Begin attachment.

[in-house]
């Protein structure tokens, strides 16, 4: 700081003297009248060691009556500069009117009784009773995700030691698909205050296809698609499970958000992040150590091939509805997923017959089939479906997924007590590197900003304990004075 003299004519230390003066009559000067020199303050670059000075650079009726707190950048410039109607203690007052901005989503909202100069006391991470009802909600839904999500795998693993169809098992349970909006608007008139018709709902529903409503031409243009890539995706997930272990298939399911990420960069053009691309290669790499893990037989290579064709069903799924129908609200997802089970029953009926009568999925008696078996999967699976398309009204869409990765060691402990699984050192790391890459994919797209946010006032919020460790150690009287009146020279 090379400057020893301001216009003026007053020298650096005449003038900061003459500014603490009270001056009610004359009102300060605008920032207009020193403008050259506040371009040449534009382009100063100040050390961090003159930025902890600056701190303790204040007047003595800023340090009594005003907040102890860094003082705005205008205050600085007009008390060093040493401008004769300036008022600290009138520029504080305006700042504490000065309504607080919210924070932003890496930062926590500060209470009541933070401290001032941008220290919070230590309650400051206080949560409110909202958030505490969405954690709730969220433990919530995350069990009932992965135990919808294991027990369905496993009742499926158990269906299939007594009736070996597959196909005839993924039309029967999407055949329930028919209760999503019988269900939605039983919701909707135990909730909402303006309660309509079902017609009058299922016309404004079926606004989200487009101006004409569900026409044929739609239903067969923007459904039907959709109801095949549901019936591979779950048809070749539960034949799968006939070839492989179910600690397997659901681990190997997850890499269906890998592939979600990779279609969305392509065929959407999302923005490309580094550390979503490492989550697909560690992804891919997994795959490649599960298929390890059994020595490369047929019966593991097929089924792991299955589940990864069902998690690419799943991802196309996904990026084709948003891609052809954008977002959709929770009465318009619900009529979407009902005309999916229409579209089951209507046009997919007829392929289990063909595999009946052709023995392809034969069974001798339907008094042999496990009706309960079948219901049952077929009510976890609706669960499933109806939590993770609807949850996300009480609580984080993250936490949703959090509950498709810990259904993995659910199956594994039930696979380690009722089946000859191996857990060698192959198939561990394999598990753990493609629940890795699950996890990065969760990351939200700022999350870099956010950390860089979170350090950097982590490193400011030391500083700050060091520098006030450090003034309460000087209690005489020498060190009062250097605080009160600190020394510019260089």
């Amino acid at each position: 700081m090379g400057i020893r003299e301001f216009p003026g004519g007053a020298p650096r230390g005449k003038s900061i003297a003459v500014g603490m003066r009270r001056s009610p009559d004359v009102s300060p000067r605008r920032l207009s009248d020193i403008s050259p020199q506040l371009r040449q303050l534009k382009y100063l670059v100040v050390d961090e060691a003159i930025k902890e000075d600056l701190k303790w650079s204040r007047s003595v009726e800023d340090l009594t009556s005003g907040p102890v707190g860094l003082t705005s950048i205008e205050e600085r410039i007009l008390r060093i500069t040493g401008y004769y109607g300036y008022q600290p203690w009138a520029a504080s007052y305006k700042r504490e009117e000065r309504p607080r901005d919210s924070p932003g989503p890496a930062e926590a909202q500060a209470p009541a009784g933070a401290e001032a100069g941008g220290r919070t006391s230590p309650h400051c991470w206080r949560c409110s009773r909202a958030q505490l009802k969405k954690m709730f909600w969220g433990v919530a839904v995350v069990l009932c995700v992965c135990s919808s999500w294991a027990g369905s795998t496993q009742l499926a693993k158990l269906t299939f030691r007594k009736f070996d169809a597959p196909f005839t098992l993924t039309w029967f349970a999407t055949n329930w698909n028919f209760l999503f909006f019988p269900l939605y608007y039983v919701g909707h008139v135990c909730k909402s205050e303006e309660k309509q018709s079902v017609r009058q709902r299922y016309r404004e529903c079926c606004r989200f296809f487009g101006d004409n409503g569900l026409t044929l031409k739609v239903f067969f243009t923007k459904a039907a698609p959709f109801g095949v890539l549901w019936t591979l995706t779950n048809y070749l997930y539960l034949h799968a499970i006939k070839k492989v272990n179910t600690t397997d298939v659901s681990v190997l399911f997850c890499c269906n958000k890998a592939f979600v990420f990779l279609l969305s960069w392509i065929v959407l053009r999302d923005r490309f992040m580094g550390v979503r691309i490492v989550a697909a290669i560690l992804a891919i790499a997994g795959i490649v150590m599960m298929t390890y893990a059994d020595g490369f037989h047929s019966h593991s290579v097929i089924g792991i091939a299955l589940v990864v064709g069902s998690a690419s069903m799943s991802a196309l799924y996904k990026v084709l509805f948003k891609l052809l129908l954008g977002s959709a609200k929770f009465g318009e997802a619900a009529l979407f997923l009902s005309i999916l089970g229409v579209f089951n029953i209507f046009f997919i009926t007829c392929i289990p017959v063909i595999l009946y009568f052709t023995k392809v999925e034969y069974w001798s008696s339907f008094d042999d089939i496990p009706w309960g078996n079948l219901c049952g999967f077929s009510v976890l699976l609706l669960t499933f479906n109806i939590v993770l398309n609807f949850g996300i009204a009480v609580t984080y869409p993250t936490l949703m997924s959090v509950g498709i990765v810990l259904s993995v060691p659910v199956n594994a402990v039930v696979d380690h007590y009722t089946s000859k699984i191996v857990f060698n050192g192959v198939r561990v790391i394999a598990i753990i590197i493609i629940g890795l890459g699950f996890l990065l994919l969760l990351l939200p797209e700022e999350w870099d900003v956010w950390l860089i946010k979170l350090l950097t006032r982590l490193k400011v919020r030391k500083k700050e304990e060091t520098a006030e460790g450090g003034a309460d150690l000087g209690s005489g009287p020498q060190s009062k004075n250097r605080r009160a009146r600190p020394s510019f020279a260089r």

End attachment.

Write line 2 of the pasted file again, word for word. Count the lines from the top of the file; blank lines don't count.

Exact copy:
């Protein structure tokens, strides 16, 4: 700081003297009248060691009556500069009117009784009773995700030691698909205050296809698609499970958000992040150590091939509805997923017959089939479906997924007590590197900003304990004075 003299004519230390003066009559000067020199303050670059000075650079009726707190950048410039109607203690007052901005989503909202100069006391991470009802909600839904999500795998693993169809098992349970909006608007008139018709709902529903409503031409243009890539995706997930272990298939399911990420960069053009691309290669790499893990037989290579064709069903799924129908609200997802089970029953009926009568999925008696078996999967699976398309009204869409990765060691402990699984050192790391890459994919797209946010006032919020460790150690009287009146020279 090379400057020893301001216009003026007053020298650096005449003038900061003459500014603490009270001056009610004359009102300060605008920032207009020193403008050259506040371009040449534009382009100063100040050390961090003159930025902890600056701190303790204040007047003595800023340090009594005003907040102890860094003082705005205008205050600085007009008390060093040493401008004769300036008022600290009138520029504080305006700042504490000065309504607080919210924070932003890496930062926590500060209470009541933070401290001032941008220290919070230590309650400051206080949560409110909202958030505490969405954690709730969220433990919530995350069990009932992965135990919808294991027990369905496993009742499926158990269906299939007594009736070996597959196909005839993924039309029967999407055949329930028919209760999503019988269900939605039983919701909707135990909730909402303006309660309509079902017609009058299922016309404004079926606004989200487009101006004409569900026409044929739609239903067969923007459904039907959709109801095949549901019936591979779950048809070749539960034949799968006939070839492989179910600690397997659901681990190997997850890499269906890998592939979600990779279609969305392509065929959407999302923005490309580094550390979503490492989550697909560690992804891919997994795959490649599960298929390890059994020595490369047929019966593991097929089924792991299955589940990864069902998690690419799943991802196309996904990026084709948003891609052809954008977002959709929770009465318009619900009529979407009902005309999916229409579209089951209507046009997919007829392929289990063909595999009946052709023995392809034969069974001798339907008094042999496990009706309960079948219901049952077929009510976890609706669960499933109806939590993770609807949850996300009480609580984080993250936490949703959090509950498709810990259904993995659910199956594994039930696979380690009722089946000859191996857990060698192959198939561990394999598990753990493609629940890795699950996890990065969760990351939200700022999350870099956010950390860089979170350090950097982590490193400011030391500083700050060091520098006030450090003034309460000087209690005489020498060190009062250097605080009160600190020394510019260089």